When asked in a video posted by The University of Bristol Law School if “The Prevent Duty”, a Counter-Terrorism and Security Act passed in 2015, is “racist, Islamophobic and discriminatory”, Greer responded: “The prevent strategy includes all forms of terrorism but the fact that most of those that had come to its attention are Muslims is simply a reflection that Jihadi Terrorism is the principal terrorist threat that the UK currently faces”.

BRISOC say in their statement that “these examples […] expose a clear lack of depth of knowledge about Islam” and “show an institutional failing to understand how this rhetoric will cause harm”.

The Bristol Tab reached out to Professor Greer for comment, but were re-directed to the university press office due to confidentiality over the ongoing formal complaint active within the university.

A University of Bristol spokesperson said: “We are working with the University’s Islamic Society to respond to concerns raised about an individual member of staff. That process is still ongoing and under review and as such we are unable to comment further. We are in regular contact with the Society and the member of staff during this time.

“We are committed to making our University an inclusive place for all students. As part of our focus on this, we have been working closely with students from minority groups to try and understand their specific concerns and worries. A key outcome from these discussions was the adoption of the All Parliamentary Party Group definition of Islamophobia and the International Holocaust Remembrance Alliance (IHRA) working definition of antisemitism.

“We seek at all times to abide by both our Free Speech Policy and our Public Sector Equality Duties. Specifically, we are steadfast in our commitment to freedom of speech and to the rights of all our students and staff to discuss difficult and sensitive topics.”

They continued, emphasising that universities are a place of research, learning and debate where: “controversial and even offensive ideas may be put forward, listened to and challenged. Intellectual freedom is fundamental to our mission and values.”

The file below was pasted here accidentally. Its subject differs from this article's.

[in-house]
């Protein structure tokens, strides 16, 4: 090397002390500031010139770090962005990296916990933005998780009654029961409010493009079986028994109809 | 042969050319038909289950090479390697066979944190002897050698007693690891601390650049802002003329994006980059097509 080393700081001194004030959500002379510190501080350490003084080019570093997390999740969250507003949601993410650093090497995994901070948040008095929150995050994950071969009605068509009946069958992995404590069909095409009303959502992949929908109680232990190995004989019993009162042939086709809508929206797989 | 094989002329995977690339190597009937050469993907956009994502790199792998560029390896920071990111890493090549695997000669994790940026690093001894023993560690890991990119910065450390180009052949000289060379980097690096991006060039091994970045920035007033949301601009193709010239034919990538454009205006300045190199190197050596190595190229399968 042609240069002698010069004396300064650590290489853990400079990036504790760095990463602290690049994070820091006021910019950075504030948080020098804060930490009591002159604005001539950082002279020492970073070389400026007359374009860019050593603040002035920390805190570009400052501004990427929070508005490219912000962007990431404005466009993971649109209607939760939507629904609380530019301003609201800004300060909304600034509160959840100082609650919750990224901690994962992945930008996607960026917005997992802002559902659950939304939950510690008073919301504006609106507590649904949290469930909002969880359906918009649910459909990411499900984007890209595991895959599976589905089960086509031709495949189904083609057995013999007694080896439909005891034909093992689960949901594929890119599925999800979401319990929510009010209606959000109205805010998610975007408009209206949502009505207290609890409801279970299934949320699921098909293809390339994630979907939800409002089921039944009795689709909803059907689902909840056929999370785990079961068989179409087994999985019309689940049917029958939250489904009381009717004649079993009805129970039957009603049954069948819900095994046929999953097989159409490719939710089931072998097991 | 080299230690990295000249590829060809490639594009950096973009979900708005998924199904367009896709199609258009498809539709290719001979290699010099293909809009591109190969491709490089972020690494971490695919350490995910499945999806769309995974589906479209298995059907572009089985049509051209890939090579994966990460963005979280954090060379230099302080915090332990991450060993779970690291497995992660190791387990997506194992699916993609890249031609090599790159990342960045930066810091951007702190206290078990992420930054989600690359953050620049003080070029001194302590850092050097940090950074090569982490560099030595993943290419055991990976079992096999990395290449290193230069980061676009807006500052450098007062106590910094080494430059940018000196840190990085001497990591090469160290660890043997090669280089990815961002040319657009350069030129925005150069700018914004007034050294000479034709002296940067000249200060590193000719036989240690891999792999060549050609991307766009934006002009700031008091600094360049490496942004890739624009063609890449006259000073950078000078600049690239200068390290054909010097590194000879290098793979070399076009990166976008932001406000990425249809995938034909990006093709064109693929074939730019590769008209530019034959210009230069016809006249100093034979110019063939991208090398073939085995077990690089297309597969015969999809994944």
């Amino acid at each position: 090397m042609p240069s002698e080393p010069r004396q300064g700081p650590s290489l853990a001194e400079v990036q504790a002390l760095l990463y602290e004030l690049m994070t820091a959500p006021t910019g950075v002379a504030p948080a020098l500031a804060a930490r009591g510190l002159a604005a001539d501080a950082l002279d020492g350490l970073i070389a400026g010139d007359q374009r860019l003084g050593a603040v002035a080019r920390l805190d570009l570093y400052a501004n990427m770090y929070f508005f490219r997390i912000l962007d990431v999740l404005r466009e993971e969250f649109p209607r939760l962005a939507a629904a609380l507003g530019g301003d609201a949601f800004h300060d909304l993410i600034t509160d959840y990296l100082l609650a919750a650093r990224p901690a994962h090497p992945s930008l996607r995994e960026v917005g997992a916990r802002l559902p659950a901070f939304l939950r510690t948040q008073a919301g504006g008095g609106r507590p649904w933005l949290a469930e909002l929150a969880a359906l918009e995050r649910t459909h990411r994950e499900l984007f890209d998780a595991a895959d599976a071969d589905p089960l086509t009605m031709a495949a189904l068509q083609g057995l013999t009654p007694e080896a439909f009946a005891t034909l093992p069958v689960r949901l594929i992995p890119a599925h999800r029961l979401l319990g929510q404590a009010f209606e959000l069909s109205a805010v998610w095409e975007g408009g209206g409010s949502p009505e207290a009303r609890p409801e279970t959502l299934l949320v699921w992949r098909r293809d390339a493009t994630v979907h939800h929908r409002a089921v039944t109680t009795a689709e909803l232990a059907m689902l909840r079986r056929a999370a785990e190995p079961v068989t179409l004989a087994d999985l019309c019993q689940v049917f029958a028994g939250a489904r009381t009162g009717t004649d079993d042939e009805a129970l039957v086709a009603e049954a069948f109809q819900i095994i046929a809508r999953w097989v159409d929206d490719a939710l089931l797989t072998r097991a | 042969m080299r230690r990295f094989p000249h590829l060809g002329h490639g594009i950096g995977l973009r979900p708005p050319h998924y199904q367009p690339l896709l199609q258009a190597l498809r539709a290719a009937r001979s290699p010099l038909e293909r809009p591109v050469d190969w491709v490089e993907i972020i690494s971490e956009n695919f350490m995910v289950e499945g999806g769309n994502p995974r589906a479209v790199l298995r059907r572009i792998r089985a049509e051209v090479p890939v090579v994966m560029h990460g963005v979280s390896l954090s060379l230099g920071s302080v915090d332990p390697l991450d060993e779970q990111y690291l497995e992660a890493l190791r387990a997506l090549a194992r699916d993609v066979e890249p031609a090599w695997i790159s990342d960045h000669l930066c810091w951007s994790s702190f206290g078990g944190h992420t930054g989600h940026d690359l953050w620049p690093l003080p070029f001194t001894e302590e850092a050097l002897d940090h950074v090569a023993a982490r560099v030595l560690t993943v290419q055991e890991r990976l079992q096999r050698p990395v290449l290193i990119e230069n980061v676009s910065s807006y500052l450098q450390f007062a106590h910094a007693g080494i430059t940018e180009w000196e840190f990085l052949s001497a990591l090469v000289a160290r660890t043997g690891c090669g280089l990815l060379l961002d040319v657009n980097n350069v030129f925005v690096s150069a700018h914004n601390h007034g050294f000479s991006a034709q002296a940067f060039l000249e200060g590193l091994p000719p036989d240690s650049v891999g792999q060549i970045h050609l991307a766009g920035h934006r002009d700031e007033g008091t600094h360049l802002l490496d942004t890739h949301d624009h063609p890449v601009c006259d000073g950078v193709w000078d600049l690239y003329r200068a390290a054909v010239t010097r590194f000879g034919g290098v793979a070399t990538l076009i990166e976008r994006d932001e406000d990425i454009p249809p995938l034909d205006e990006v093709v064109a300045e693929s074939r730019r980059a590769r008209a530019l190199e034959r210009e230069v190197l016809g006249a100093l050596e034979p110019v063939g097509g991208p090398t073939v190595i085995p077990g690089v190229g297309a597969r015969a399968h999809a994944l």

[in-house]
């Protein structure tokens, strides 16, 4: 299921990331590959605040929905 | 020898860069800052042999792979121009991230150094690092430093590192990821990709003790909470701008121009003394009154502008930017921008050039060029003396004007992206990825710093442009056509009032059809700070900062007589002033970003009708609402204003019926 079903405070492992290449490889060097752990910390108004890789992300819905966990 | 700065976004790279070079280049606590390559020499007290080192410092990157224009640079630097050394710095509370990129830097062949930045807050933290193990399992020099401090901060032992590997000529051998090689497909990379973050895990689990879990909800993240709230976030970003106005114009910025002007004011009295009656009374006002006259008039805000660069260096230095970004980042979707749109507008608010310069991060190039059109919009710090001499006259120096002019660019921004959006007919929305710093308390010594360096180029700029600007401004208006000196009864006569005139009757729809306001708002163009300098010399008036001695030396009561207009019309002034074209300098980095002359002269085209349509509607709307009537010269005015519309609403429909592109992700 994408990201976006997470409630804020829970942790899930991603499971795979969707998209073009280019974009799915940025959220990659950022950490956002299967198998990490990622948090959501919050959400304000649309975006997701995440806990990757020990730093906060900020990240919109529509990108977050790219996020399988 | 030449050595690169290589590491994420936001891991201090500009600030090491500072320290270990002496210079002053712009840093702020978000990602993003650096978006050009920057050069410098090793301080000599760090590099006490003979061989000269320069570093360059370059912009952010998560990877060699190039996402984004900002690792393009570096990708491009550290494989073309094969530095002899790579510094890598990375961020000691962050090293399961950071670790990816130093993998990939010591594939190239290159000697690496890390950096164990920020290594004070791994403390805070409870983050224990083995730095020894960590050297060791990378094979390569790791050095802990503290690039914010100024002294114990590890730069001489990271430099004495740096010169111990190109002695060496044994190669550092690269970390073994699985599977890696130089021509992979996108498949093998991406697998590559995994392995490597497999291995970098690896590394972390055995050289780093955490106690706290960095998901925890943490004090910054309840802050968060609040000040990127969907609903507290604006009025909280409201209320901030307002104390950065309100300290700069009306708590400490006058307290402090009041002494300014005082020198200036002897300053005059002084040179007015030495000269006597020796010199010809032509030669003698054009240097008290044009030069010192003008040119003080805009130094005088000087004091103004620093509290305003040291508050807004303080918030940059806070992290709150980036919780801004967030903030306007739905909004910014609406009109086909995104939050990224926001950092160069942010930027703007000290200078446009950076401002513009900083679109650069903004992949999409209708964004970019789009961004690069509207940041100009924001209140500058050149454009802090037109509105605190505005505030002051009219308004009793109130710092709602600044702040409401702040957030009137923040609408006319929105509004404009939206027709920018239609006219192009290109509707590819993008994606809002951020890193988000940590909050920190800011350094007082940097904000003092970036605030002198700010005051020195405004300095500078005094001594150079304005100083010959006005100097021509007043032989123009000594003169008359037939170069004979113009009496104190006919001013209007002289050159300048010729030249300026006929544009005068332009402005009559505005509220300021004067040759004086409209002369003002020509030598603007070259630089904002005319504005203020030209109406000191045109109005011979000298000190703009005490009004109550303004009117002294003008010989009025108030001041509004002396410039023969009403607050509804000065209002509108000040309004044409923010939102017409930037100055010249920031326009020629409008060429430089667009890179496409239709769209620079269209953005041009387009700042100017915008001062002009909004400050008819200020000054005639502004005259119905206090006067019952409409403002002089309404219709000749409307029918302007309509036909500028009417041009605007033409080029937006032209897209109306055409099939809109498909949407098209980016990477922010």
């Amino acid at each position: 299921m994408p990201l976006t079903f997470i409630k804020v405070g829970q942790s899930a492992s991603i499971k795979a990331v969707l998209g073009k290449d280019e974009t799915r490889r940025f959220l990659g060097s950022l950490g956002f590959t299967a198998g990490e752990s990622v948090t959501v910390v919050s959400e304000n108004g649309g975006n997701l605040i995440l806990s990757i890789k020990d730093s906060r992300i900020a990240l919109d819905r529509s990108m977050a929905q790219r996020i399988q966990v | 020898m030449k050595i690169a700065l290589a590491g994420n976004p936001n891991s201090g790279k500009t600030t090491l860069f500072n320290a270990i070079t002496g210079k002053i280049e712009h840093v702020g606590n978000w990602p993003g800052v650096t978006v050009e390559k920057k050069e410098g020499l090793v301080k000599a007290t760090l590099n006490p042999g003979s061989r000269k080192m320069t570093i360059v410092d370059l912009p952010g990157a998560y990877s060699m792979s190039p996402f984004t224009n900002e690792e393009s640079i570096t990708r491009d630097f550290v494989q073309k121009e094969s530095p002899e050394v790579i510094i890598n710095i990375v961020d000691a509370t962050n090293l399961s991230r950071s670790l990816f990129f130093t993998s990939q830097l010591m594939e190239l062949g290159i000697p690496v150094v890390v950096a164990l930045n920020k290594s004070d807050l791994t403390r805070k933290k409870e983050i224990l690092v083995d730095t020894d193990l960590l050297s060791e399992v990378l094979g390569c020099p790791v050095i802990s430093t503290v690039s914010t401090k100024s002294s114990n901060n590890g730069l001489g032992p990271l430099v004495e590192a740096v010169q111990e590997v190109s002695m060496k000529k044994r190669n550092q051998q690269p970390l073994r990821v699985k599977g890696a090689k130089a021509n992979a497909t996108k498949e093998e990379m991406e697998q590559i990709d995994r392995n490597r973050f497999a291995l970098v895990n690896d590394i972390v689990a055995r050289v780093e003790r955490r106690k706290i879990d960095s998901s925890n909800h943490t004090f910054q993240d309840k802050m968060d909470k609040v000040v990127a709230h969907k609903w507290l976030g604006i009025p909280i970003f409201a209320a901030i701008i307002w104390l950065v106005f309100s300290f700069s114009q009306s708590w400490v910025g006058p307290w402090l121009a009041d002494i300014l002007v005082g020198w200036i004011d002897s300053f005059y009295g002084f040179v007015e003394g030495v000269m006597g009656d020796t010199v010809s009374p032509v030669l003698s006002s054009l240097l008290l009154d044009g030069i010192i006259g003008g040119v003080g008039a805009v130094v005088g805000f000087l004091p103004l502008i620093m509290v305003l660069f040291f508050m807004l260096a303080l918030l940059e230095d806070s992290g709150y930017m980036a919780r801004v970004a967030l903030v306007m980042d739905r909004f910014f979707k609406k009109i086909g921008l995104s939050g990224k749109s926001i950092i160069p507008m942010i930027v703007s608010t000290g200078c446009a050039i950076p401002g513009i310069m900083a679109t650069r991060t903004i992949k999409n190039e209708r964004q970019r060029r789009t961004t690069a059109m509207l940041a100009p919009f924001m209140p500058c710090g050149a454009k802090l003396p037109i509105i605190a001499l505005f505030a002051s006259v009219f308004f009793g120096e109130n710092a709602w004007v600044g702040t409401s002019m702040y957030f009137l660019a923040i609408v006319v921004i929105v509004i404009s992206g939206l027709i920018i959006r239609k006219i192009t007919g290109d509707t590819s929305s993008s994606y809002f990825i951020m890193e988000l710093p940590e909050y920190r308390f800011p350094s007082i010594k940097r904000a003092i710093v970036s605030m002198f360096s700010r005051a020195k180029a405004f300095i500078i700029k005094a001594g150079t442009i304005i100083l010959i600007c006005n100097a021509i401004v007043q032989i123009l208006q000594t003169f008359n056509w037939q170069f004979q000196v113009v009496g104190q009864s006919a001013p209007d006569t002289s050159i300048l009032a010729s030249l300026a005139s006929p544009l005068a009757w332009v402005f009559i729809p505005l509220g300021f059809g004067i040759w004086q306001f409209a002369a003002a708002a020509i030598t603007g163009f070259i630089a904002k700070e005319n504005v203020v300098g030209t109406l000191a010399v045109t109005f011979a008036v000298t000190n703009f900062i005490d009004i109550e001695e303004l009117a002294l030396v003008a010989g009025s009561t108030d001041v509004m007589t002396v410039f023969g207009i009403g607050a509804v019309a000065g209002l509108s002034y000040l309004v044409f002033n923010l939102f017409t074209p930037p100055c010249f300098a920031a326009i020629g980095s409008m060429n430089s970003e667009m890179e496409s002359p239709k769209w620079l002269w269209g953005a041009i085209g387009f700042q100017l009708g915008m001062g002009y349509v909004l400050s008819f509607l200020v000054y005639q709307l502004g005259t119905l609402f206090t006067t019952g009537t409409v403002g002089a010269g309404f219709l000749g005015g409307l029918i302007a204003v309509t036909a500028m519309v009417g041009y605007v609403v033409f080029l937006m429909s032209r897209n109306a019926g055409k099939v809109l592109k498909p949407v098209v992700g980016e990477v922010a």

“We also affirm our equally strong commitment to making our University a place where all feel safe, welcomed and respected, regardless of gender, race, sexual orientation, disability or social background.

“We would urge anyone who feels that they have been discriminated against or subject to hate speech or harassment, to contact our support services so we can offer appropriate help and support.”

Since the allegations came to light, the Bristol SU have put out a statement in solidarity with BRISOC condemning “all forms of discrimination” and reinforcing their commitment to uphold the “APPG definition of Islamophobia”. This statement takes a similar form to one made just a few days earlier, standing in solidarity with Jewish students after offensive comments were made against Jewish students by another Bristol lecturer.

The Islamic Society at the University of the West of England have put out a statement on their social media pages to show their solidarity with BRISOC.

“In light of the recent developments at our fellow friends at Bristol University, UWE ISOC would like to reinforce our support for our Muslim Brothers and Sisters. We pray the situation is resolved peacefully and harmoniously between all parties”.